Eagle-eyed Kraftwerk fans scouring album sleeves in the 1970s would’ve come across a few clues to help their knowledge of these mysterious Germans. ‘The Man-Machine’ featured the following credit: ‘Artwork (inspired by El Lissitzky) – Karl Klefisch’
The artist Karl Klefisch stills lives in Düsseldorf, with his wife Sybille, in the Vennhausen district, not particularly remembered for his work for Kraftwerk (he later designed the cover of ‘Computer World’). Also based in Düsseldorf in 1978 was the law firm that took care of El Lissitzky’s estate, hence the sleeve’s litigation-avoiding confession about where the inspiration for the artwork came from.
El Lissitzsky was born in 1890 in Pochinok near Smolensk in what was then the Russian Empire. Anti-semitic rules of admission at the art school in St Petersburg meant he wasn’t offered a place there, despite passing the entry exam, so in 1909 he left for Germany and enrolled at a college in Darmstadt. When the First World War broke out, he returned to Russia and his first published work was for children’s books in Yiddish in 1917. After the Russian Revolution, El Lissitzky started teaching at the newly-formed People’s Art School and producing propaganda posters before getting involved with and helping to define the Suprematism art movement, which rejected figurative painting and landscapes in favour of sharp lines and geometry with limited colour palettes.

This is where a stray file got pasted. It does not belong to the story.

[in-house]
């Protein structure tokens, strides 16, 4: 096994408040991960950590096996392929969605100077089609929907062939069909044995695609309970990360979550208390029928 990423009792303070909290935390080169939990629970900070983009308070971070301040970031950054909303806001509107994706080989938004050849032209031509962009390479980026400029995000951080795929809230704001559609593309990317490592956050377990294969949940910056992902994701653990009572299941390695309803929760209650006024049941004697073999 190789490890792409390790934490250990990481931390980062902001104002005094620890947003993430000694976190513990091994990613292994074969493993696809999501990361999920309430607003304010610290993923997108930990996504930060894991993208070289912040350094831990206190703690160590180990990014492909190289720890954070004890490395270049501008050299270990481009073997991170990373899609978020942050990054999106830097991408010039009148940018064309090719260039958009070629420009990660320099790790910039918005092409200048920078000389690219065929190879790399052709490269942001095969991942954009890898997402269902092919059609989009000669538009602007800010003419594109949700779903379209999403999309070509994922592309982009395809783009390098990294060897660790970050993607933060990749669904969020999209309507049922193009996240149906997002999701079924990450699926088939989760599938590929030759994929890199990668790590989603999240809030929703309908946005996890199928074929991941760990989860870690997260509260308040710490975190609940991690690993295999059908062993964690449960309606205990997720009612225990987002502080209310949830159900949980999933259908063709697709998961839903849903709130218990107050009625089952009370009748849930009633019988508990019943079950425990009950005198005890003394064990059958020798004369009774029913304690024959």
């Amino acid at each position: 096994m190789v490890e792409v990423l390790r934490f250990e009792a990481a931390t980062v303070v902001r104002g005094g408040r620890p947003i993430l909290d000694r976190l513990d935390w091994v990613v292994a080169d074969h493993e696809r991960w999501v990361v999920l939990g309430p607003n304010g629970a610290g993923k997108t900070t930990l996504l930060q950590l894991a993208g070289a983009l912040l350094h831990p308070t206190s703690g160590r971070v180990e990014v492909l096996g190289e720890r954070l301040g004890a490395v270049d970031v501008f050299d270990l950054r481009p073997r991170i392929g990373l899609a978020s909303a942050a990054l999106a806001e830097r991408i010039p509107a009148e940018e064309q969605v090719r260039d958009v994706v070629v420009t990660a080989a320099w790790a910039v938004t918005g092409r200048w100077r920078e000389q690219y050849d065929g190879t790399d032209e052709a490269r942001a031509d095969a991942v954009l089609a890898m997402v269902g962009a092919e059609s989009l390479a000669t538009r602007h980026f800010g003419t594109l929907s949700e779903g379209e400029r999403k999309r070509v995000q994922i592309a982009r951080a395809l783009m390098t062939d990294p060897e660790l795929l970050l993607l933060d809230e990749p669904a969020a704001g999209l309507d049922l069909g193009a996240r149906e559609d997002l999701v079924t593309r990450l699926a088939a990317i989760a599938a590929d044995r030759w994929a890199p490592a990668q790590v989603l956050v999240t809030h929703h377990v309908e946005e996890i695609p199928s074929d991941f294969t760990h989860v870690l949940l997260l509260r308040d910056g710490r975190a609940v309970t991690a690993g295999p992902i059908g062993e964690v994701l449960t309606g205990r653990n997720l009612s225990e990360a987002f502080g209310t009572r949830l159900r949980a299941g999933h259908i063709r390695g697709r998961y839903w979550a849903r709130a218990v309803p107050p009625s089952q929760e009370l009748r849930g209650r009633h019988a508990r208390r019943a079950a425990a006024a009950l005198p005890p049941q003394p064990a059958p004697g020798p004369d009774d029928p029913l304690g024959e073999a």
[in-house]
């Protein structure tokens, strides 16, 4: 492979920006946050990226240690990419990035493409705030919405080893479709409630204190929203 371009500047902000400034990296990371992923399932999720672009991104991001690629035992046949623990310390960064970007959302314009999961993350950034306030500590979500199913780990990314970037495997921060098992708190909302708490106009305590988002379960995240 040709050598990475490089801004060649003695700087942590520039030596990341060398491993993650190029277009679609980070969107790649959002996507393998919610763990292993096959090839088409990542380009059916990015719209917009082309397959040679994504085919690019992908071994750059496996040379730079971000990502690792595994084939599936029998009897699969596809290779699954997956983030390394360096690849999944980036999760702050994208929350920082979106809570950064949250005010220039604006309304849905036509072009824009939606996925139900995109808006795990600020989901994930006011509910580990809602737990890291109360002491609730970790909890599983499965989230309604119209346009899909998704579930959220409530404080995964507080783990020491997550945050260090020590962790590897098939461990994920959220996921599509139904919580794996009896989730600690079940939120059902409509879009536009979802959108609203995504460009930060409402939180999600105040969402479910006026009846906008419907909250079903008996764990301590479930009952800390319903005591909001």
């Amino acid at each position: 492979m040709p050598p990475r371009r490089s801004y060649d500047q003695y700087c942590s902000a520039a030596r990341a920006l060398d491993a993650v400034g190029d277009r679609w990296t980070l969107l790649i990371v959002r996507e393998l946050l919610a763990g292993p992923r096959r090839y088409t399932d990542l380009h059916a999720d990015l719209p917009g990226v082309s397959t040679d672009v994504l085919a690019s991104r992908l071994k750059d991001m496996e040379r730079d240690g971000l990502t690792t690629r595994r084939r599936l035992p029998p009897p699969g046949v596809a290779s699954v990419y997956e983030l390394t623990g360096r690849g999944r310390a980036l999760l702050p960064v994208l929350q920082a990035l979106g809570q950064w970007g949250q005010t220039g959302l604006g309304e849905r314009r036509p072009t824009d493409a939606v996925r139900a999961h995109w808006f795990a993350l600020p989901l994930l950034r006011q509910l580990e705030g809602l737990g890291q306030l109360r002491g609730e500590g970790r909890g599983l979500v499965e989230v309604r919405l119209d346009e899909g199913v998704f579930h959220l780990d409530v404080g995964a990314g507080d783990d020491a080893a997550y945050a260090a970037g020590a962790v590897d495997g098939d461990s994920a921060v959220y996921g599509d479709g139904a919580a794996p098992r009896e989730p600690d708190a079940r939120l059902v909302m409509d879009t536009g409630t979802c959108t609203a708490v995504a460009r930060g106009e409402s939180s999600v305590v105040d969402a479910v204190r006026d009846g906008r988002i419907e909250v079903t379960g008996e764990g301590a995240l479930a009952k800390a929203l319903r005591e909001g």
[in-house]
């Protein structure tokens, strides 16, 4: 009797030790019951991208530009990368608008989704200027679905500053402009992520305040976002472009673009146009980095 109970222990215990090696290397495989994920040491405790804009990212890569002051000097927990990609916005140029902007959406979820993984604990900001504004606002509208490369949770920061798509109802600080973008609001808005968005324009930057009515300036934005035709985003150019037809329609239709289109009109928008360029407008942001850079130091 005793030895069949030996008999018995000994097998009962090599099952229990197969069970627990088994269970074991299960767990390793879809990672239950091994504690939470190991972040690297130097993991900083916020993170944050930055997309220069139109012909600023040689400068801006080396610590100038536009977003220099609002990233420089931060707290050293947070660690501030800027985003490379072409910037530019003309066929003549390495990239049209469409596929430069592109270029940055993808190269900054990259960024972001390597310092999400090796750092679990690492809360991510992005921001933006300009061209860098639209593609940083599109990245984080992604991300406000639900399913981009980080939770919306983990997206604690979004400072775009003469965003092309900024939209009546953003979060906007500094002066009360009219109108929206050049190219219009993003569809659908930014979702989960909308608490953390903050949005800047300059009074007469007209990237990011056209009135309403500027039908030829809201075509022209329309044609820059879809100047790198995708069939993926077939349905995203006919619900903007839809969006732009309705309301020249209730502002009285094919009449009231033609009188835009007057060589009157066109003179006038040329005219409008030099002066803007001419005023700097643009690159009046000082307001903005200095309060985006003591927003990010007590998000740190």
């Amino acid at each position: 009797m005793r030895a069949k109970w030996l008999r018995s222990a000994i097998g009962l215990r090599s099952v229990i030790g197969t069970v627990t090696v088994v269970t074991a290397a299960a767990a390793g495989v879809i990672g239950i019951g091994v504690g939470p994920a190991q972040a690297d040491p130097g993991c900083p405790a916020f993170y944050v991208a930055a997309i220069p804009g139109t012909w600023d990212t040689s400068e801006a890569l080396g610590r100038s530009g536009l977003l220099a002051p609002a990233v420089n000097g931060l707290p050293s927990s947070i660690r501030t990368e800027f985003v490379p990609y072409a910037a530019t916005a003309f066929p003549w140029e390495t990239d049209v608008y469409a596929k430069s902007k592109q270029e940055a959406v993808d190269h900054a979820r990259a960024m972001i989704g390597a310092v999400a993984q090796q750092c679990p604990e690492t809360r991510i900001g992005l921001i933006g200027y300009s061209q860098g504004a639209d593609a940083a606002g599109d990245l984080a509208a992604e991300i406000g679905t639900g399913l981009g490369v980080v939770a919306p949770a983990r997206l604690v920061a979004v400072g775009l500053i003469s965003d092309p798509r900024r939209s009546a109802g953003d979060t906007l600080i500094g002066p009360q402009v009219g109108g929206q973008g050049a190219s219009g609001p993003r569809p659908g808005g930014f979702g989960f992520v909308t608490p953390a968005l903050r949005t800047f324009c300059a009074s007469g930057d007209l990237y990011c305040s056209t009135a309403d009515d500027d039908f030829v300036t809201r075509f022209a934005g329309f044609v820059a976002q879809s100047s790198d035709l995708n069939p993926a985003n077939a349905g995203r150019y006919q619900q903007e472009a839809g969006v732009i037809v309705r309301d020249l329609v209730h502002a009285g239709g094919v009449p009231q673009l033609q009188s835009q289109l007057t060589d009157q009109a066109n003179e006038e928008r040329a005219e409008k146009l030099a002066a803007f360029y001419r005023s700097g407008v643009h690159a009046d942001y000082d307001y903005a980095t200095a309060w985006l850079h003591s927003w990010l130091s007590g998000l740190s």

This radical Russian avant-garde art movement thrived in the turmoil immediately after the Russia Revolution, its clarity and austerity reflecting the huge changes in Russian society. But in the 1930s, Suprematism fell victim of Stalin’s diktat that the only acceptable form of post-revolution art was socialist realism, which was all noble emancipated peasants and victorious soldiers. Socialist realism had strict rules; it had to be proletarian, typical of everyday life, realistic (certainly not abstract) and it should support the aims of the Communist Party. There was no room for ambiguity or interpretation in Stalin’s Russia.
In 1921, Lissitzky became Russia’s cultural ambassador to Germany, which coincided with his break with the Suprematists and his alignment with Constructivism. He wanted to create a visual language to communicate ideas to a peasant population which was largely illiterate.
El Lissitzky eventually focused his creative attention of mounting impressive exhibitions and trade shows on behalf of the Soviet regime. He died in 1941 in Moscow of the tuberculosis he had contracted in 1923, by which time he had embraced socialist realism. One of his last pieces of work was a wartime propaganda poster called “Give Us More Tanks!”.
His art has remained a staple influence for generations of graphic designers ever since, especially those who wanted to create album covers that conjured up ideas of technology and modernity. One hundred years on, and his work still looks cutting edge.